Wisconsin: At least six people were killed on Sunday when a gunman opened fire at a Sikh temple near Milwaukee, and the suspected shooter later died in an exchange of gunfire with police, authorities said.
Police were called to the Sikh Temple of Wisconsin in the suburb of Oak Creek, where witnesses said several dozen people were gathering for a service. Authorities found four people dead inside the temple and two outside, Greenfield Police Chief Bradley Wentlandt said.
Sunny Singh, 21, of Milwaukee, said a friend pulled into the temple's parking lot, heard shots and saw two people fall down. The friend then saw the shooter reload his weapons and head to the temple's entrance, Singh said.
The first police officer to arrive at the temple engaged in gunfire outside the building with a man police believe was the shooter, Wentlandt said. The suspect was killed, he said.
Tactical units went through the temple, and authorities do not believe a second shooter was involved, Wentlandt said.
It's unclear how many others were wounded. Wentlandt said he had been told the officer who exchanged gunfire with the suspect and another person had been taken to hospitals. He said the officer was shot multiple times and is in surgery and is expected to survive.
The spokeswoman for the area trauma center said three victims were being treated there, including one who was in surgery.
Jatin Der Mangat, 38, of Racine, the nephew of the temple's president, Satwant Singh Kaleka, said his uncle was one of those shot, but he didn't know how serious his injuries were. He was among those waiting for news when police announced the deaths.
"It was like the heart just sat down," he said. "This shouldn't happen anywhere."
Sukhwindar Nagr, also of Racine, said he called his brother-in-law's phone and a priest at the temple answered and told him that his brother-in-law had been shot, along with three priests. The priest also said women and children were hiding in closets in the temple, Nagr said.
Wentlandt did not identify the suspect or say what might have motivated the shootings.
Sikh rights groups have reported a rise in bias attacks since the Sept. 11 terrorist attacks. The Washington-based Sikh Coalition has reported more than 700 incidents in the U.S. since 9/11, which advocates blame on anti-Islamic sentiment. Sikhs don't practice the same religion as Muslims, but their long beards and turbans often cause them to be mistaken for Muslims, advocates say.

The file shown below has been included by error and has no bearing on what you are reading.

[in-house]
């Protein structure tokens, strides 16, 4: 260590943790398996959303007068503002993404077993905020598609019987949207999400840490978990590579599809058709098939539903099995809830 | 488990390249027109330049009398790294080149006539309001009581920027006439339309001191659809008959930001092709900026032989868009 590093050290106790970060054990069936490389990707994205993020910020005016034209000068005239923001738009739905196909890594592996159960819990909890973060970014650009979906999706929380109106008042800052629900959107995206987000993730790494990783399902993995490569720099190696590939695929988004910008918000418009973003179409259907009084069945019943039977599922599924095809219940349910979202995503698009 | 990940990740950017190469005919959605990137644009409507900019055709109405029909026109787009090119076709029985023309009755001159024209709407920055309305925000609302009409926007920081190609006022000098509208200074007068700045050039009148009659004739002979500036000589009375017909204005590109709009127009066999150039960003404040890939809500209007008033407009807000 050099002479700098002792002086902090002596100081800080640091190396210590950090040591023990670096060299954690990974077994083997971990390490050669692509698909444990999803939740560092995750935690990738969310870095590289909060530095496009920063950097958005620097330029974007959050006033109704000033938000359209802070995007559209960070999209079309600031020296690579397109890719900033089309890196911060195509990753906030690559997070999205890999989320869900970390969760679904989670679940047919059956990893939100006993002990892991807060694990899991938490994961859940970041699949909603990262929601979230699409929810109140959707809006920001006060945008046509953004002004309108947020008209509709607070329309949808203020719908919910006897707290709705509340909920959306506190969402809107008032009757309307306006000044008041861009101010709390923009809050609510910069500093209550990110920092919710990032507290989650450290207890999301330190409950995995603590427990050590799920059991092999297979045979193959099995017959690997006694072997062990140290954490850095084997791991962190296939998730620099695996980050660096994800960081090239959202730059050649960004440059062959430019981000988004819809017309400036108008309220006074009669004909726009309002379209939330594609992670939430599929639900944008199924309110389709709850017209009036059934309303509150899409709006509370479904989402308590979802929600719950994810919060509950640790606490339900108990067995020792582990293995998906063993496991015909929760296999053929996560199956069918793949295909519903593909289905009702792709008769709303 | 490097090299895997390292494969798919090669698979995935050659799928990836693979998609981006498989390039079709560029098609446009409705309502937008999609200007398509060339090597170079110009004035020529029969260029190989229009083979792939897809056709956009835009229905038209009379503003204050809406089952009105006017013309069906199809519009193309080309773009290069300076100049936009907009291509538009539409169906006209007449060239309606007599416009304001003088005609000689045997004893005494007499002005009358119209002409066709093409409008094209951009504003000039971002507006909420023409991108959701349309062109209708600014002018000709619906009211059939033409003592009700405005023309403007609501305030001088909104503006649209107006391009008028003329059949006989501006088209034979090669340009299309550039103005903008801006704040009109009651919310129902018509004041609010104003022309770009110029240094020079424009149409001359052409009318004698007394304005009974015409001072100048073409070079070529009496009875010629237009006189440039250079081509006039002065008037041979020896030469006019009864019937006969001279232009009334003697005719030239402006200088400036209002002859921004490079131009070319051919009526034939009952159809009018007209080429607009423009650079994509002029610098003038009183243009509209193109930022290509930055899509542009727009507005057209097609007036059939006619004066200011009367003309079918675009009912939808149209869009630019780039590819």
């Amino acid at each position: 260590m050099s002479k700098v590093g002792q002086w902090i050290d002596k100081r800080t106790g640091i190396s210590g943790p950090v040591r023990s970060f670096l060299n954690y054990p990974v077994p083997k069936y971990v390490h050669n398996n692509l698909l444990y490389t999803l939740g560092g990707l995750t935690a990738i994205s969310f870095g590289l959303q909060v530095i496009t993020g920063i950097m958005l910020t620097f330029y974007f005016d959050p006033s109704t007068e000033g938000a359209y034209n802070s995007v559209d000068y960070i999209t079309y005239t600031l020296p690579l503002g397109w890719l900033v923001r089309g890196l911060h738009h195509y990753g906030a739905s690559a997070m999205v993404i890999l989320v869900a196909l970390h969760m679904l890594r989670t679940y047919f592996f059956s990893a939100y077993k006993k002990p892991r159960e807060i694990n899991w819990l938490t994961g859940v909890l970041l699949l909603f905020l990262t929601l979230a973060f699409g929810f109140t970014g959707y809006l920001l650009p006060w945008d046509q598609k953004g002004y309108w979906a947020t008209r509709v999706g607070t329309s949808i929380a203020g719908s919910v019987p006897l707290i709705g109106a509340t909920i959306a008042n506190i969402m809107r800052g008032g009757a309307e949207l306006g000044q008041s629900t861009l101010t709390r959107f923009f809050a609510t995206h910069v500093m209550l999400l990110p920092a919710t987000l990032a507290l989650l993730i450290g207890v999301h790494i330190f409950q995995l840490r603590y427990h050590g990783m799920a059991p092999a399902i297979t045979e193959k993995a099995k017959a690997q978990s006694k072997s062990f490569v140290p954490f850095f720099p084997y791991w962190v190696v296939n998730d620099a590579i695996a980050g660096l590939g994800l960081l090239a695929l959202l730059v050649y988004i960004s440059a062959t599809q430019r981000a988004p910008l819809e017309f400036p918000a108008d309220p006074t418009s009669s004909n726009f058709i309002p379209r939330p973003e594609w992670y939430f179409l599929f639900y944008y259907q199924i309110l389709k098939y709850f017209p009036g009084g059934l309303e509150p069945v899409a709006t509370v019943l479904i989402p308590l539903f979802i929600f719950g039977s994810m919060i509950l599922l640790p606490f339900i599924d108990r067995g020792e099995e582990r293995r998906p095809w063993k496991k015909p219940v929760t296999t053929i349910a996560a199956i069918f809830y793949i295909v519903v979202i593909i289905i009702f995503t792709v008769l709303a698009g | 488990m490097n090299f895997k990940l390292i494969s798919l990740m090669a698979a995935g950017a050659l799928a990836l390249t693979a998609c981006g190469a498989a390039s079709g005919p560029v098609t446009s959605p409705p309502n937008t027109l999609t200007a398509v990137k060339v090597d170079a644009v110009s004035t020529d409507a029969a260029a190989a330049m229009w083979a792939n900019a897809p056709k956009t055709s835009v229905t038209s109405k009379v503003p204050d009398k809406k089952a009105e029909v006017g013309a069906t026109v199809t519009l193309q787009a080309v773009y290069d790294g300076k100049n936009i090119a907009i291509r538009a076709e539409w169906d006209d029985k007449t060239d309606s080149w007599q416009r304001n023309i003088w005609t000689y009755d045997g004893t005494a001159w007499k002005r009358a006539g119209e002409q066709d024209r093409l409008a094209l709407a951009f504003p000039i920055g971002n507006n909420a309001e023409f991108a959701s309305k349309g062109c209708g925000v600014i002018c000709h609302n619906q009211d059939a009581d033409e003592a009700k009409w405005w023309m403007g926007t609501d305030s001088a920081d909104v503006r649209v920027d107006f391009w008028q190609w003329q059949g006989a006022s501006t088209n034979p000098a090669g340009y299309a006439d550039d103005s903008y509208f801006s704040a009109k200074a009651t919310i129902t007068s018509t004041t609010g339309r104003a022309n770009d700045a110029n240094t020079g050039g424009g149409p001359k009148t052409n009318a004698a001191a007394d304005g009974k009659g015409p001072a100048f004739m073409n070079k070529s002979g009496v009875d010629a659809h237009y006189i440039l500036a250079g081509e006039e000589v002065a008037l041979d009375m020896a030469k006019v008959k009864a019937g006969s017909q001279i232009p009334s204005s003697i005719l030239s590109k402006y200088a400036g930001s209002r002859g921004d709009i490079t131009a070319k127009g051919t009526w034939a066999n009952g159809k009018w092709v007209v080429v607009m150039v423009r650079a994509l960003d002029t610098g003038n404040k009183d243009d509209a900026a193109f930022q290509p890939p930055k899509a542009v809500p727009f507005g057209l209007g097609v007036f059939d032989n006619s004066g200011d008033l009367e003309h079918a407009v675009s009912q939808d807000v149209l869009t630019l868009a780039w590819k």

The Milwaukee Journal-Sentinel cited Greenfield, Wisconsin, Police Chief Bradley Wentlandt as telling reporters that four of the deceased are inside the temple and three deceased outside, including the shooter.
As reports of the firing came in, the Indian Embassy here got in touch with the National Security Council in Washington and deputed an official to visit the site to ascertain the situation on-the-spot.
The Embassy is seized of the situation and has been in touch with the NSC, it said in a statement. "Our Consulate General in Chicago too has been in close touch with the local authorities to monitor the situation."
Oak Creek police received multiple calls about the shooting. When the police officer, a 20-year law enforcement veteran, arrived at the scene, he and the shooter exchanged multiple rounds and the officer was shot multiple times, Wentlandt said.
The officer was wounded but "returned fire, and that shooter was put down," Wentlandt, told reporters.
He is in surgery and his condition is not known. The shooter is "down at the scene and is presumed deceased," Wentlandt added.
He called it "an ongoing and very fluid situation".
"At this time, we don't know if there are additional shooters inside the temple," he said. SWAT teams were combing through the temple, he said.
Some people are believed to be trapped inside, and at least one gunman may still be inside, Alderman Dan Jakubczyk told CNN. "As far as I know, it is still an active situation," Jakubczyk said.
Members of the police SWAT team have begun removing the injured from the temple's prayer room, the Journal-Sentinel reported.
Among those shot was Satwant Kaleka, president of the temple, Greenfield, Wisconsin, Wentlandt told the Journal-Sentinel.